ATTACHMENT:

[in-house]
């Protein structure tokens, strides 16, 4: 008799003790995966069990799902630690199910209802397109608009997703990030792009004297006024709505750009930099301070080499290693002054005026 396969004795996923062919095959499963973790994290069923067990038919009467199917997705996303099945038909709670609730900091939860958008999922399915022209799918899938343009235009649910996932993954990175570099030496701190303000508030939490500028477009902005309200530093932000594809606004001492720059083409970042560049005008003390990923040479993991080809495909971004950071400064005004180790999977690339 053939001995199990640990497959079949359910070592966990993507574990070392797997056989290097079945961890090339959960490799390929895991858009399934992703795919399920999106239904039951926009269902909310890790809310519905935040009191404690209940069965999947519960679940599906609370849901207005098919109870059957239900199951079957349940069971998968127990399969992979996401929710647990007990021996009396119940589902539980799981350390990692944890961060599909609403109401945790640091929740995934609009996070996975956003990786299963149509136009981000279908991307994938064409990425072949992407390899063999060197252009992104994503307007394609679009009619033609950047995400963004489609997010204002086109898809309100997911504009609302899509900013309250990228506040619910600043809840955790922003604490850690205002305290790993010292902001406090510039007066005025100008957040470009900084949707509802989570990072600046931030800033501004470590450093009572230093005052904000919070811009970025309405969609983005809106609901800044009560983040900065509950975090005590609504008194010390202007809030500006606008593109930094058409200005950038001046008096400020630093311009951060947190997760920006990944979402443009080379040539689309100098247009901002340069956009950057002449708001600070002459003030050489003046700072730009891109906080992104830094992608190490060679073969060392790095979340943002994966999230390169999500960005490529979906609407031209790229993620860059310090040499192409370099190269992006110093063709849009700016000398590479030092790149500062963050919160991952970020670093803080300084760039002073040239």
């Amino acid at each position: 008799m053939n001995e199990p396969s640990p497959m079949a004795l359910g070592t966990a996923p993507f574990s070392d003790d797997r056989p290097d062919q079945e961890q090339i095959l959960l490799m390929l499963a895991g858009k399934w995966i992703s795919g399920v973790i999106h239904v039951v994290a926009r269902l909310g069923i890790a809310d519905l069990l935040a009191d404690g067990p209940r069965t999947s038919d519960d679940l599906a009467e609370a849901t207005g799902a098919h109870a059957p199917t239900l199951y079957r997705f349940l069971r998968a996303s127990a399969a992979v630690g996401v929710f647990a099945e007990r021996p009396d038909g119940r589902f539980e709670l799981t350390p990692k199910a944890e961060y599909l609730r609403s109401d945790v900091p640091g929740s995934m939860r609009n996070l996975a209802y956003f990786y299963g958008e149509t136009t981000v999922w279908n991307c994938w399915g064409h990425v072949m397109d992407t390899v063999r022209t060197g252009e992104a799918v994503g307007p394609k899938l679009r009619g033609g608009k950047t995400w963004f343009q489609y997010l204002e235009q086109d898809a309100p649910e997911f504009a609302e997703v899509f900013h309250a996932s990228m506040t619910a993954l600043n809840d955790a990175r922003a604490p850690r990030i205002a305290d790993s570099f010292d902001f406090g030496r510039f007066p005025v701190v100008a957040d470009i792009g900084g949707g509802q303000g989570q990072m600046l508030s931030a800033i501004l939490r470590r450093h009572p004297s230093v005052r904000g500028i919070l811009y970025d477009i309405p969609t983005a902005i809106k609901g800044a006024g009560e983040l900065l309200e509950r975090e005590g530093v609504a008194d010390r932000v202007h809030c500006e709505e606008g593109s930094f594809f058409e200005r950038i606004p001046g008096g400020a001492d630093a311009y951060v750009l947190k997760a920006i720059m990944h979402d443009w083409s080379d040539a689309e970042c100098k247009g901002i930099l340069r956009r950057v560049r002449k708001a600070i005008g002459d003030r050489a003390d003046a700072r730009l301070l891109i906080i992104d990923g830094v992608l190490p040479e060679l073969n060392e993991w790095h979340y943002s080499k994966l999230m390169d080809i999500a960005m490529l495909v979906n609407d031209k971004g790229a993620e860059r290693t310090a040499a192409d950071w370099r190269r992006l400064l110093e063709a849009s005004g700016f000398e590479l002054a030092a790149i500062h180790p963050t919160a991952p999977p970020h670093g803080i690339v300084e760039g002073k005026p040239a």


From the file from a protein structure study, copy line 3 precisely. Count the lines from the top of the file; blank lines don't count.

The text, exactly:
């Amino acid at each position: 008799m053939n001995e199990p396969s640990p497959m079949a004795l359910g070592t966990a996923p993507f574990s070392d003790d797997r056989p290097d062919q079945e961890q090339i095959l959960l490799m390929l499963a895991g858009k399934w995966i992703s795919g399920v973790i999106h239904v039951v994290a926009r269902l909310g069923i890790a809310d519905l069990l935040a009191d404690g067990p209940r069965t999947s038919d519960d679940l599906a009467e609370a849901t207005g799902a098919h109870a059957p199917t239900l199951y079957r997705f349940l069971r998968a996303s127990a399969a992979v630690g996401v929710f647990a099945e007990r021996p009396d038909g119940r589902f539980e709670l799981t350390p990692k199910a944890e961060y599909l609730r609403s109401d945790v900091p640091g929740s995934m939860r609009n996070l996975a209802y956003f990786y299963g958008e149509t136009t981000v999922w279908n991307c994938w399915g064409h990425v072949m397109d992407t390899v063999r022209t060197g252009e992104a799918v994503g307007p394609k899938l679009r009619g033609g608009k950047t995400w963004f343009q489609y997010l204002e235009q086109d898809a309100p649910e997911f504009a609302e997703v899509f900013h309250a996932s990228m506040t619910a993954l600043n809840d955790a990175r922003a604490p850690r990030i205002a305290d790993s570099f010292d902001f406090g030496r510039f007066p005025v701190v100008a957040d470009i792009g900084g949707g509802q303000g989570q990072m600046l508030s931030a800033i501004l939490r470590r450093h009572p004297s230093v005052r904000g500028i919070l811009y970025d477009i309405p969609t983005a902005i809106k609901g800044a006024g009560e983040l900065l309200e509950r975090e005590g530093v609504a008194d010390r932000v202007h809030c500006e709505e606008g593109s930094f594809f058409e200005r950038i606004p001046g008096g400020a001492d630093a311009y951060v750009l947190k997760a920006i720059m990944h979402d443009w083409s080379d040539a689309e970042c100098k247009g901002i930099l340069r956009r950057v560049r002449k708001a600070i005008g002459d003030r050489a003390d003046a700072r730009l301070l891109i906080i992104d990923g830094v992608l190490p040479e060679l073969n060392e993991w790095h979340y943002s080499k994966l999230m390169d080809i999500a960005m490529l495909v979906n609407d031209k971004g790229a993620e860059r290693t310090a040499a192409d950071w370099r190269r992006l400064l110093e063709a849009s005004g700016f000398e590479l002054a030092a790149i500062h180790p963050t919160a991952p999977p970020h670093g803080i690339v300084e760039g002073k005026p040239a």